WASHINGTON - The White House said the details of an investigation into the killings of Iraqi civilians in Haditha in November 2005 will be released to the public when the probe is completed.
Press Secretary Tony Snow said that he has been assured by the Pentagon that "all the details" will be made available. "We'll have a picture of what happened," Snow said.
Evidence uncovered in February and March reportedly contradict the claims made by Marines that Iraqi civilians died as a result of a roadside bomb, the New York Times reported Wednesday.
Citing an unnamed senior U.S. official, the Times reported that a review of the incident by Col. Gregory Watt in Baghdad has uncovered evidence that casts doubt on initial reports by Marines involved.
"There were enough inconsistencies that things didn't add up," the unnamed official said, according to the Times. The report cites death certificates that show all the Iraqi victims had been shot, many in the head and chest.
Separate investigations seek to determine whether the Nov. 19 killings in the western Iraqi city of Haditha were criminal and whether the Marines involved and their commanding officers tried to hide the truth.
The Pentagon has said little publicly. What is known is that a military convoy hit a roadside bomb, killing one Marine. The Marine Corps had initially attributed 15 civilian deaths to the bombing and a firefight with insurgents, eight of whom the Marines reported had been killed.
Rep. John Murtha, a Pennsylvania Democrat and decorated war veteran who has been briefed by military officials, has said Marines shot and killed unarmed civilians in a taxi at the scene and went into two homes and shot others.
On Tuesday, White House spokesman Tony Snow said President Bush learned of the killings only after a reporter from Time magazine asked questions. Time published an article in March that said the Pentagon was investigating the incident.
Asked when Bush was first briefed about the events in Haditha, an insurgent stronghold in western Iraq, Snow replied Tuesday: "When a Time reporter first made the call."
Bush was briefed on the incident and investigation by his national security adviser, Stephen Hadley, Snow said. He would not detail Bush's personal involvement since.
"I think anybody who's heard the story has a personal interest and it's impossible not to," he said. "But the president also is allowing the chain of command to do what it's supposed to do in the Department of Defense, which is to complete an investigation. The Marines are taking an active and aggressive role in this."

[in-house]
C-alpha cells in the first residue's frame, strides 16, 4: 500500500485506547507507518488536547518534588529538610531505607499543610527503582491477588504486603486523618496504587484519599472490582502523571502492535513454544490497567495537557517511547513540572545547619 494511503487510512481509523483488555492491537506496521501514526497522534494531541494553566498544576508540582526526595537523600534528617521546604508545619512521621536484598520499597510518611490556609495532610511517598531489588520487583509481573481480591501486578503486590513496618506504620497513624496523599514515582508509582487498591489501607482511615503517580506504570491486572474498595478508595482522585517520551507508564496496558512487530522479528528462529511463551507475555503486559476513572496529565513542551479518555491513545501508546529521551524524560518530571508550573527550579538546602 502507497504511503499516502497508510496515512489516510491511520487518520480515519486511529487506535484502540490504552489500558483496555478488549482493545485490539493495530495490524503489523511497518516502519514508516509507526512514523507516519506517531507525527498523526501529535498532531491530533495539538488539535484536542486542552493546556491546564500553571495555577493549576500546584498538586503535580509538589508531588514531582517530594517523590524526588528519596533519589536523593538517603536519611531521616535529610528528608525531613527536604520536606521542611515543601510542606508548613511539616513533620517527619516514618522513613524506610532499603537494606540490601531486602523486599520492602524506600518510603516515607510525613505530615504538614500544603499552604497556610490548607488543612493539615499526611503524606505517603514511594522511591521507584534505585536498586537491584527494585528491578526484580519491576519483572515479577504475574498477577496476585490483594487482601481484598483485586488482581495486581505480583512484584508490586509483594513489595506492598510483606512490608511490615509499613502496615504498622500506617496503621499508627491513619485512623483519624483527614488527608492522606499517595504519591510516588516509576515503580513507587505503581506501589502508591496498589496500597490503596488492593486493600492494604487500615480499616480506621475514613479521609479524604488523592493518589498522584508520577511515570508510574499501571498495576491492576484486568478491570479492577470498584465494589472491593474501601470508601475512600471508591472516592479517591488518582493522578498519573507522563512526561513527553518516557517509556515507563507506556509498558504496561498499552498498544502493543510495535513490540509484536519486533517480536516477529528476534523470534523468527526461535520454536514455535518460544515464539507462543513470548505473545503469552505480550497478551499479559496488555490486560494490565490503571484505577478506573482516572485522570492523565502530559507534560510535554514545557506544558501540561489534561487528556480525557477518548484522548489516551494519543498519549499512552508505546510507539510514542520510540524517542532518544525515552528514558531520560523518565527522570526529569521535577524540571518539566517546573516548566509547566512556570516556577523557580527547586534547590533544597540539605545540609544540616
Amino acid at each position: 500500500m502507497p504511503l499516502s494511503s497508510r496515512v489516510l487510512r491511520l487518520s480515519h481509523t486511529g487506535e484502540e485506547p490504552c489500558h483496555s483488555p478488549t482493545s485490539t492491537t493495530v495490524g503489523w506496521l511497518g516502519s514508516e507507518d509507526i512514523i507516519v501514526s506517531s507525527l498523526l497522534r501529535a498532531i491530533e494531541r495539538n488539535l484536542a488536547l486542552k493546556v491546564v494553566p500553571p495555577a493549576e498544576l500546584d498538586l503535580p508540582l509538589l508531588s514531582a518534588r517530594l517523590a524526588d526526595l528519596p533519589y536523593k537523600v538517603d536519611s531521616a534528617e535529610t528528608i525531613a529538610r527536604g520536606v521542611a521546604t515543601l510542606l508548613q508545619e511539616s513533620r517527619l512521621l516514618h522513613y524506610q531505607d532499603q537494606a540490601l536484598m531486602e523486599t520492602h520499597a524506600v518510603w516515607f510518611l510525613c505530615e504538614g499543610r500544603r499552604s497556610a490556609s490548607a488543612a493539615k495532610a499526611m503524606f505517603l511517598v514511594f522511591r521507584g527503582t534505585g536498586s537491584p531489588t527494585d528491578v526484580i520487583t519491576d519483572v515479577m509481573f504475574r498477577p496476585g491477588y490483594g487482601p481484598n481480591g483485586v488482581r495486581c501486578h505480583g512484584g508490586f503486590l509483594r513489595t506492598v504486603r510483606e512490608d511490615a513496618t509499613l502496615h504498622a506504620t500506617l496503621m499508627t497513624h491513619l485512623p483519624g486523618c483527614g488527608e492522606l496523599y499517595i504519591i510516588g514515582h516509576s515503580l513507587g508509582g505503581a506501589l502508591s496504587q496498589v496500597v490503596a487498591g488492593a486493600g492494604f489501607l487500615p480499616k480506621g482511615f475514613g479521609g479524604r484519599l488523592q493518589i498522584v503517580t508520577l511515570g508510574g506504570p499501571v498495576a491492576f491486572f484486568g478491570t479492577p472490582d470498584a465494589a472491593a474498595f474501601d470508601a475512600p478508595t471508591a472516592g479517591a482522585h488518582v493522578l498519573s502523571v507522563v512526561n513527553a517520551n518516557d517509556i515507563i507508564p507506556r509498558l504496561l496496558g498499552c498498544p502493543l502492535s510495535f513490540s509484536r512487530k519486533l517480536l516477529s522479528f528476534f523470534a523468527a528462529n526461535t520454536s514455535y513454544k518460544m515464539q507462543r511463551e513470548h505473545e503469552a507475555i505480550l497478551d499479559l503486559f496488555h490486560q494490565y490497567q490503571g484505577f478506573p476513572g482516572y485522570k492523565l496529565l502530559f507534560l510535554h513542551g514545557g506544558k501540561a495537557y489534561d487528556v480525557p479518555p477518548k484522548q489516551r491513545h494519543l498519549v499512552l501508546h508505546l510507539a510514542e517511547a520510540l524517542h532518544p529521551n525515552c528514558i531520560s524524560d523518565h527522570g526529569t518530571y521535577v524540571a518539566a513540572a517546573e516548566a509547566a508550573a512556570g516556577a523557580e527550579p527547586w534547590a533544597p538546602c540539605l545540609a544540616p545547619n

According to the attorney for one of three Marine Corps officers relieved of command from a Marine battalion are not targets of investigations into whether their troops killed the civilians or tried to cover it up.
Capt. James Kimber learned about the deaths only after the 3rd Battalion, 1st Marine Regiment returned from Iraq in March, his attorney Paul Hackett said.
Meanwhile, Lance Cpl. James Crossan of North Bend, Wash., who was injured in the roadside bomb attack in Haditha, told a Seattle television station that some of the Marines might have snapped after seeing one of their own killed in action.
"So, I think they were just blinded by hate ... and they just lost control," Crossan told KING-TV, which aired the interview Tuesday.
The targets of the investigations are about a dozen enlisted Marines, according to Hackett, a Marine reservist and Iraqi war veteran who represents Kimber.
Hackett, who last year narrowly lost a special election for a U.S. House seat in Ohio, said the highest ranking among those under investigation is a staff sergeant who led the four-vehicle convoy that was hit by the bomb.
Kimber, who was nominated for a Bronze Star for valor in Haditha, was relieved of command last month because his subordinates in the battalion's Lima Company used profanity and criticized the performance of Iraqi security services during an interview with Britain's Sky News TV, Hackett said.
"My purpose is to separate his name from the alleged war crimes that took place," Hackett told The Associated Press by telephone. "He's not under investigation for anything related to what has played out in the press."
The Pentagon has named two others who were relieved of command: Lt. Col. Jeffrey Chessani, the commander of the 3rd Battalion, 1st Marine Regiment, and Capt. Lucas McConnell, who commanded Kilo Company, which was implicated in the killings.
In his first statement on the case, Iraqi Prime Minister Nouri al-Maliki on Tuesday expressed remorse over the deaths of the civilians.
"It is not justifiable that a family is killed because someone is fighting terrorists; we have to be more specific and more careful," al-Maliki told the British Broadcasting Corp. through an interpreter.